Sole traders and other entities and JobKeeper scheme entitlement

The ATO has put out guidance on how sole traders and some other entities such as partnerships, trusts or companies may be entitled to the JobKeeper payment scheme.

Entitlement may be possible for an “eligible business participant” (more below), according to the ATO. The JobKeeper payment scheme may be open to entities if they:

  • have a non-employee individual who is actively engaged in the operation of the business (which it refers to as being a business participant), and
  • meets some other relevant eligibility requirements (see below).

An entity will be eligible if:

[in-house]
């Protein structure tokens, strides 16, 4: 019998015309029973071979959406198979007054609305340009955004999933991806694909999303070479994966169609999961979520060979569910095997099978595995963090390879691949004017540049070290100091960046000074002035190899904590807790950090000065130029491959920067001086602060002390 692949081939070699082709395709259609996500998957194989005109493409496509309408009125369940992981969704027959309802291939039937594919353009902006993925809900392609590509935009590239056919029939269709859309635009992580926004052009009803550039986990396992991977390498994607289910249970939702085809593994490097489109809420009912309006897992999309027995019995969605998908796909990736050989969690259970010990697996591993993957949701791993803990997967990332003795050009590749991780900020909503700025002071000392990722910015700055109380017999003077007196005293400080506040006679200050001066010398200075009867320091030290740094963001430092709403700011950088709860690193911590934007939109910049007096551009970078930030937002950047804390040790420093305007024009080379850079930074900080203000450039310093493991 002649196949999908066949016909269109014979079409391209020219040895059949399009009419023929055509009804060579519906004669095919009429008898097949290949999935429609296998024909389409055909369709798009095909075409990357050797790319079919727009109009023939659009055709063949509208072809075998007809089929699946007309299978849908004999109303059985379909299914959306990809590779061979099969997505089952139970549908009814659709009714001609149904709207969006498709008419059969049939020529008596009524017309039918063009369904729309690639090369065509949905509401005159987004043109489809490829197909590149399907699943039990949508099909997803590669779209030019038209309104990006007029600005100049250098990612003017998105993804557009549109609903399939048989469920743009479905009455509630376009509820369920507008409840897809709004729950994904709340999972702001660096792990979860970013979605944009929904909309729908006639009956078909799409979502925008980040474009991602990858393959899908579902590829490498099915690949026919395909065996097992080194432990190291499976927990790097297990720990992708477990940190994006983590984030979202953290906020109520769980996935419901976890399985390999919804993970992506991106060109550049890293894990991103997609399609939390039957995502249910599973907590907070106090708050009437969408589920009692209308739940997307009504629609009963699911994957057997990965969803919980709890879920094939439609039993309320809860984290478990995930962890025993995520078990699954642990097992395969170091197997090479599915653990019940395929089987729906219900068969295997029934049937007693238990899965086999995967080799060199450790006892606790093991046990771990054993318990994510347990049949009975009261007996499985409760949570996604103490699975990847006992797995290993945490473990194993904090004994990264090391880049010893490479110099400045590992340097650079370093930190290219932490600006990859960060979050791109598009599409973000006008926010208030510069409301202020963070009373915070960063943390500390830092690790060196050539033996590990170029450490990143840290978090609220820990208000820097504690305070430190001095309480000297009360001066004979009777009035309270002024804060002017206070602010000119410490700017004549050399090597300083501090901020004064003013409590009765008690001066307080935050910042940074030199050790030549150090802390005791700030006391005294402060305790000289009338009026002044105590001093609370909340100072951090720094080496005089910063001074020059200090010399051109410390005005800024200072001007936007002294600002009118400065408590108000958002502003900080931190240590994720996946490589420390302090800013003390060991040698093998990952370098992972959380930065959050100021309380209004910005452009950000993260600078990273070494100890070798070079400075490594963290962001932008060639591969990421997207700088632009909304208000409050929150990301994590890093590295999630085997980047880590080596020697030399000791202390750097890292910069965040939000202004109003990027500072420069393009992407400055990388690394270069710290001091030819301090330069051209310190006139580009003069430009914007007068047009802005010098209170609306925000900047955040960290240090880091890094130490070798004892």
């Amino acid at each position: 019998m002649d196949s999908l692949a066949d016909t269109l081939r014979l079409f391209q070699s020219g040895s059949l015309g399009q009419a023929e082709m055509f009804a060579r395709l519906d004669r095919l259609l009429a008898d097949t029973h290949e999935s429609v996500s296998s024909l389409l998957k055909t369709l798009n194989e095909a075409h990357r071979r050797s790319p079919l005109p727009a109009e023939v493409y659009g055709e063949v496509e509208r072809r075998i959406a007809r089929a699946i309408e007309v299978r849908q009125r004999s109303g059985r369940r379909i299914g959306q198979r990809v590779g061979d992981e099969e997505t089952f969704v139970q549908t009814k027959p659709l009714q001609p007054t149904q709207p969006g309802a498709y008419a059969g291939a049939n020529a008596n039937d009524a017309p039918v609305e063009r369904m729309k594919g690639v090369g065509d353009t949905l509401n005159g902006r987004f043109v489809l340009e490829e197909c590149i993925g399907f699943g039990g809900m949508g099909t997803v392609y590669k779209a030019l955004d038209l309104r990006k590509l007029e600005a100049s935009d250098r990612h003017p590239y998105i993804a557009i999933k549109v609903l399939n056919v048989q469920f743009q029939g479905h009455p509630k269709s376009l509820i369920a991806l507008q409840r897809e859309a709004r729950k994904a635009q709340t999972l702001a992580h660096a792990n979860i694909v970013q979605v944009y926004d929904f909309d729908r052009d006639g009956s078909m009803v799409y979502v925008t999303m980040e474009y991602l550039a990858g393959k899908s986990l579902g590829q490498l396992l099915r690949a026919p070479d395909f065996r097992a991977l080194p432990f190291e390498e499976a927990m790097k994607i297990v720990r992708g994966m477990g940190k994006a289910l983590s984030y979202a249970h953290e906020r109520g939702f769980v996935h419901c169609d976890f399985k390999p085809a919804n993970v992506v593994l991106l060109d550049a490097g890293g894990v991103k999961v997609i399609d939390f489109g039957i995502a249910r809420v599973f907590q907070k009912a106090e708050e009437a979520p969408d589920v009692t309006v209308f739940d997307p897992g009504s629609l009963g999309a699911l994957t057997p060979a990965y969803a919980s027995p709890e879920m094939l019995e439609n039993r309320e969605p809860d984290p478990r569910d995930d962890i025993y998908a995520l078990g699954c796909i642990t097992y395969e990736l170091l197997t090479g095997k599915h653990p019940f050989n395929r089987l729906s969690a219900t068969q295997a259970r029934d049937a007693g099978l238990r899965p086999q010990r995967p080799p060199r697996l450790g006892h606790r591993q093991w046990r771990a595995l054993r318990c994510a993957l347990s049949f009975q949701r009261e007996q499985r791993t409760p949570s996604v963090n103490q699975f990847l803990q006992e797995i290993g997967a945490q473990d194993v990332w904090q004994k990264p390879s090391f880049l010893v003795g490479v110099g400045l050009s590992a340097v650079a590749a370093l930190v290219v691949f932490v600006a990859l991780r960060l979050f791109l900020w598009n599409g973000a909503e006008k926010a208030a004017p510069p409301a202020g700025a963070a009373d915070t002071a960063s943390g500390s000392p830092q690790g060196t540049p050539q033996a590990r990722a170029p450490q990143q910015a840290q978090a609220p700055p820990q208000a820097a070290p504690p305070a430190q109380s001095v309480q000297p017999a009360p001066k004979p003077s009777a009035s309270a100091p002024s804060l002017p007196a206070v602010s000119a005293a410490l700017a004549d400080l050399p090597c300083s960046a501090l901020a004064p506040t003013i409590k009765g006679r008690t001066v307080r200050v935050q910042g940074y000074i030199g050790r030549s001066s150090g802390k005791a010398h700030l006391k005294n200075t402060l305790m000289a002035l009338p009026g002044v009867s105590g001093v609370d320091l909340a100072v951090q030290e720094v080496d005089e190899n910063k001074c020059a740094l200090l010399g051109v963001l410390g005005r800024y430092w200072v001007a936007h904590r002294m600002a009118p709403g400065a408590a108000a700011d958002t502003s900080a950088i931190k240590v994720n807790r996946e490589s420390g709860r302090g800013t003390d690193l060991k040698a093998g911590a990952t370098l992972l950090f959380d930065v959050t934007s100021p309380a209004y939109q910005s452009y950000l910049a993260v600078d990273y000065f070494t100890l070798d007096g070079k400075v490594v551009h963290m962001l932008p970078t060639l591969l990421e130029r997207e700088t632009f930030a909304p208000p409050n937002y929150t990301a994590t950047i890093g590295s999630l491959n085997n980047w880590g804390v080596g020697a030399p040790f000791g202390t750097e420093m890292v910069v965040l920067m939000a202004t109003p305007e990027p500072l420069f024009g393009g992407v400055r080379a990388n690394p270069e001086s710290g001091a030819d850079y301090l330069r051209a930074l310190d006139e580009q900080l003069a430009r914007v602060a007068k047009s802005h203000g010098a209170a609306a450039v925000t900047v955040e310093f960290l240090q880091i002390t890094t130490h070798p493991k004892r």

• on 1 March 2020, it carried on a business in Australia
  • it satisfies the fall in turnover test for the relevant period
  • it satisfied certain conditions as at 12 March 2020, being
    • it had an ABN on 12 March 2020, and
    • it had lodged, on or before 12 March 2020, at least one of
      • a 2018–19 income tax return showing that it had an amount included in its assessable income in relation to it carrying on a business, or
      • an activity statement or GST return for any tax period that started after 1 July 2018 and ended before 12 March 2020 showing that it made a taxable, GST-free or input-taxed sale.

The ATO maintains that a limit of one $1,500 JobKeeper payment per fortnight applies for the eligible business participant, but that if the business has employees it may also be possible to claim additional JobKeeper payments (if they are eligible).